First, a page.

HYPODERMAL COLORATION. Abdominal terga, besides peculiar cuticular coloration (see above) with blackish transverse stripes bordering posterior margins of terga and with paired longitudinal-triangular spots corresponding to grayish-brown spots of imago ( Fig. 421 View FIGURES 411–426 ). Tergalii colorless, tracheae black ( Fig. 421 View FIGURES 411–426 ).

SHAPE AND SETATION. Clypeus parallel-sided or widened distally; labrum 1.15–1.3 times wider than clypeus ( Fig. 413 View FIGURES 411–426 ). Labrum widest at midlength; initial fore margin (turned ventrally) without median emargination, shallowly concave, with all 5 denticles wide; anterior transverse setal row regular (as in Fig. 88 View FIGURES 86–93 ), as wide as all 5 denticles. Maxilla with 19–21 pectinate setae in apical-ventral row.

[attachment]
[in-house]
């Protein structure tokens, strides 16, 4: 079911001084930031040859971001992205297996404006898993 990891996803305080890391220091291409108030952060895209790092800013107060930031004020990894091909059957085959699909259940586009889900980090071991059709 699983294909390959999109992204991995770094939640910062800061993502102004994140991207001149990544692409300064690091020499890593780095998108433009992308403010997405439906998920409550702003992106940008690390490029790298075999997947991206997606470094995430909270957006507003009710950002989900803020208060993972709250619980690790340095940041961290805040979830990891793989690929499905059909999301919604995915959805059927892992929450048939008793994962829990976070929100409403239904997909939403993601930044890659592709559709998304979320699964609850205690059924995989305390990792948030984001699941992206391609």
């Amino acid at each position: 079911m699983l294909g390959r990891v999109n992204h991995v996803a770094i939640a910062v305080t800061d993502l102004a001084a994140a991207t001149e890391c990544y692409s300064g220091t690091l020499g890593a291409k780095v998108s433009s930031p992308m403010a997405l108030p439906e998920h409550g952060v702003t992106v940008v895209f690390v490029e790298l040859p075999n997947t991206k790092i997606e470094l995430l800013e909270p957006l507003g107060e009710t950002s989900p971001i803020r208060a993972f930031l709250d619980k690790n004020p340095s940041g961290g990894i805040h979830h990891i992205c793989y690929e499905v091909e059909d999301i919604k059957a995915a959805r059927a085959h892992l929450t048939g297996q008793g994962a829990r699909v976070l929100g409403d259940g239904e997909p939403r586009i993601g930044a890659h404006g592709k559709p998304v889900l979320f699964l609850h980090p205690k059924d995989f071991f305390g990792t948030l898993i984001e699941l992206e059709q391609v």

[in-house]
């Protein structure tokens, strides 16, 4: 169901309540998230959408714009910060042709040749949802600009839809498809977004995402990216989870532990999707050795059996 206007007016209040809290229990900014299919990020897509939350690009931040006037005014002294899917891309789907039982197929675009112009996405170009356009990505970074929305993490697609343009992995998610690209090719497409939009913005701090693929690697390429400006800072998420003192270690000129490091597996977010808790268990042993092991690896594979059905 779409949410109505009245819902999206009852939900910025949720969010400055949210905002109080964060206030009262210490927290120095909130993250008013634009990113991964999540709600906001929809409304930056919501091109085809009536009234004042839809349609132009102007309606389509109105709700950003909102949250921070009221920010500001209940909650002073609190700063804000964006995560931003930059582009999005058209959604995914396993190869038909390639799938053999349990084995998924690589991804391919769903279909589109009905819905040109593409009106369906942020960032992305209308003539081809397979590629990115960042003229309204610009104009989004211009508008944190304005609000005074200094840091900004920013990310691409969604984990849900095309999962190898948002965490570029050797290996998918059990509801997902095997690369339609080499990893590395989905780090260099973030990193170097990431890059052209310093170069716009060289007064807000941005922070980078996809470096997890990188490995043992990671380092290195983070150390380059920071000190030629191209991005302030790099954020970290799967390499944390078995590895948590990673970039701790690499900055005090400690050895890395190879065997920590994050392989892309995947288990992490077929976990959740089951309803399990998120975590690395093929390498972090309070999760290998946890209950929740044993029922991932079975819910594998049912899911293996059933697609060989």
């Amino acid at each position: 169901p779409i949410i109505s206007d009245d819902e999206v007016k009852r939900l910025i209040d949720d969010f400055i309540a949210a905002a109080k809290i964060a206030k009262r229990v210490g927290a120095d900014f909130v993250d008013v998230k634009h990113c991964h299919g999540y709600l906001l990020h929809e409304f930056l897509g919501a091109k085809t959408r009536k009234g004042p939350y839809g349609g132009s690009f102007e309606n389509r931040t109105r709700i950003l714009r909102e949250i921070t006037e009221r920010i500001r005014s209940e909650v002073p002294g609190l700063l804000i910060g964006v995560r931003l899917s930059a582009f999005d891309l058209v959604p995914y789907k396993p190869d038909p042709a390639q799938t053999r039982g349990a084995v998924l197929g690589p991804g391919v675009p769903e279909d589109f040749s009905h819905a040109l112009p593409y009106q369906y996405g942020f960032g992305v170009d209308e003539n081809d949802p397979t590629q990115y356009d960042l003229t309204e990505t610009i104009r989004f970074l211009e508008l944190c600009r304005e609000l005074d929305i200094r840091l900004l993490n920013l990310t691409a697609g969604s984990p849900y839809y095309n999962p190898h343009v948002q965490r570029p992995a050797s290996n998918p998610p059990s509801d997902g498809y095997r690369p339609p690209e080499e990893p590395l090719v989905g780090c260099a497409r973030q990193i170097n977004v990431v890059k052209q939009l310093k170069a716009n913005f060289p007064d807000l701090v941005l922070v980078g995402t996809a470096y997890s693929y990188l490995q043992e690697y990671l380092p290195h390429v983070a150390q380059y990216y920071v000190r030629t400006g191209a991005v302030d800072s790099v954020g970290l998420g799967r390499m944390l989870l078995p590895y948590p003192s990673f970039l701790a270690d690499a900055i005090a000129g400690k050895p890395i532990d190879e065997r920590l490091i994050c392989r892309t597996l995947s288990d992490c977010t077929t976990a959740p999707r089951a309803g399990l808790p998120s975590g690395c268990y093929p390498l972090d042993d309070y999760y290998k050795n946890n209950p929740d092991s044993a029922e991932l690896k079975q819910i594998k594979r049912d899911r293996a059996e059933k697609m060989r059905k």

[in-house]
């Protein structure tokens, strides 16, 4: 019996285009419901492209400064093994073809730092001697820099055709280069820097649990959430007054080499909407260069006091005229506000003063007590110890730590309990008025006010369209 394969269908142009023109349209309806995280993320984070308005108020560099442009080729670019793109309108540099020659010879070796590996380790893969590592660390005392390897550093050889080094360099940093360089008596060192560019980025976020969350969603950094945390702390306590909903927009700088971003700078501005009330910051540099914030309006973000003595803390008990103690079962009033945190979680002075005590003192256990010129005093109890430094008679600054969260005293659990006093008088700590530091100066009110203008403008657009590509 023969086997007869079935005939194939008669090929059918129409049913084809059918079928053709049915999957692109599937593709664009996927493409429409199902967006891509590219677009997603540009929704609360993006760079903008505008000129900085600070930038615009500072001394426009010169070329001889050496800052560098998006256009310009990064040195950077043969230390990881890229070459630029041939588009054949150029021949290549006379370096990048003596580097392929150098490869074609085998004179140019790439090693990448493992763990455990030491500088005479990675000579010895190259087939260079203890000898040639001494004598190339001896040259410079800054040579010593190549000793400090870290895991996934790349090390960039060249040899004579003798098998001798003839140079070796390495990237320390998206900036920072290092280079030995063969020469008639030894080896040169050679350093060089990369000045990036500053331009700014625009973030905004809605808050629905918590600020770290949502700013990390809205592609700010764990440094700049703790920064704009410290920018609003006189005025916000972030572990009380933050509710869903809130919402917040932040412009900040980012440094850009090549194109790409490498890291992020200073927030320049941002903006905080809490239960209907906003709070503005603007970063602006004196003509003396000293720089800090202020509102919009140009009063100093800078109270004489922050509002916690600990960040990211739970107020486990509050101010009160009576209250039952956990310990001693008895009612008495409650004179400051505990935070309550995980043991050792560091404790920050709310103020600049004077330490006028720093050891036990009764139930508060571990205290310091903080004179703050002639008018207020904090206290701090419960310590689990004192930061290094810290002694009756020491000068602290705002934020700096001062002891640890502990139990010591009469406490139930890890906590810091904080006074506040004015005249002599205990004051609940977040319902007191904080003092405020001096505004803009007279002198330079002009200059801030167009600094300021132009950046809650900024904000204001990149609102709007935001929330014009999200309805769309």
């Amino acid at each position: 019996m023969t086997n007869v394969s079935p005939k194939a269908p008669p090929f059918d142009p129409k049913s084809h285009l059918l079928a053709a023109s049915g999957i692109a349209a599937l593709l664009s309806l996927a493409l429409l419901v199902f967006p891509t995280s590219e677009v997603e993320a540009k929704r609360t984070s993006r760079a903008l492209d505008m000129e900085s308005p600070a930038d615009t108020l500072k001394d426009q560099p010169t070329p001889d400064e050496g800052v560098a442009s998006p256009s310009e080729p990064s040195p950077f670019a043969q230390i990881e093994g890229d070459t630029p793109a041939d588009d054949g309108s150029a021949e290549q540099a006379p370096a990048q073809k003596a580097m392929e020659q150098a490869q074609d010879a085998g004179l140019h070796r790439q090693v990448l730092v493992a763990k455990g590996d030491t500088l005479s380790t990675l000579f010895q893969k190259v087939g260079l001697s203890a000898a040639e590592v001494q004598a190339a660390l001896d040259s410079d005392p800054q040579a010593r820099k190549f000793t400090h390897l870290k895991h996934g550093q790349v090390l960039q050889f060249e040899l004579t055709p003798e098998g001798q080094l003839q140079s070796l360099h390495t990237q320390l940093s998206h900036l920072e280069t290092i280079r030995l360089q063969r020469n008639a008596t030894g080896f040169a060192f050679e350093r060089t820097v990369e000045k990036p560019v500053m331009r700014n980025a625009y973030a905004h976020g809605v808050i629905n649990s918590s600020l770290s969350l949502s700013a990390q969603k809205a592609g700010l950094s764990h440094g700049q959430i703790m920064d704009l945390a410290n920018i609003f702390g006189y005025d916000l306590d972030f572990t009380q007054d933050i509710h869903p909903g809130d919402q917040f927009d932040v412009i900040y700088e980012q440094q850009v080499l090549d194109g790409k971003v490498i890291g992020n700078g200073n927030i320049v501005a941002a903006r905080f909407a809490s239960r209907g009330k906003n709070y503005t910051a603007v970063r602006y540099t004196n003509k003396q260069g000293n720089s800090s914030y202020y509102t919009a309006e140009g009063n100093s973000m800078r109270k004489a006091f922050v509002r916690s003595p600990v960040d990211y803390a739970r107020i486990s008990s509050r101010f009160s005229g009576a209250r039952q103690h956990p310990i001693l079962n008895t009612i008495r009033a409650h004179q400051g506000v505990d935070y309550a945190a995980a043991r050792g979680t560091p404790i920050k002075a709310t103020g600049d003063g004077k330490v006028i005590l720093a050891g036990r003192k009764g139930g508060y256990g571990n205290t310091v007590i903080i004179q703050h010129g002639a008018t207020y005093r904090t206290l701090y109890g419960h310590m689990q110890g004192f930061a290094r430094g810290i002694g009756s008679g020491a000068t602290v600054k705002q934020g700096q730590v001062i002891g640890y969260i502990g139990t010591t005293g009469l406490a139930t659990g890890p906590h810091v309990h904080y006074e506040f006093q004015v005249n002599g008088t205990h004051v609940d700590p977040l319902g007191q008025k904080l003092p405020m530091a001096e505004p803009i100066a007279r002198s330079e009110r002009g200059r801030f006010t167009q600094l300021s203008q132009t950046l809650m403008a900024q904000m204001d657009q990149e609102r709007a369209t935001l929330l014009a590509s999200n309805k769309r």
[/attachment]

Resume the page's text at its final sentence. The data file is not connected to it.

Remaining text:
Femora: Stout setae on anterior surface parallel-sided or narrowed distally, blunt ( Fig. 422 View FIGURES 411–426 ). Irregular row of hairs near inner margin absent on fore and middle femora, sparse on hind femur.

Fore tibia ( Figs 423–424 View FIGURES 411–426 ): outer hairs form two irregular rows; inner-anterior row of recurved hairs absent; inner-anterior row of stout setae absent or represented by one stout setae near tibia base; inner field of stout pointed setae dense (i.e. setae longer than distances between them), consists of pointed bipectinate and smooth setae, situated irregularly (about 3–4 setae in cross section).

Hind tibia ( Figs 425–426 View FIGURES 411–426 ): each of three rows of stout setae—outer-anterior, outer-posterior and inner-anterior ones—contains moderately long, narrowing distally and blunt stout setae; outer-anterior row, besides this, can contain long spoon-like setae; hairs located between outer-anterior and outer-posterior rows, form one irregular row (besides row of hairs posteriad of outer-posterior row of stout setae).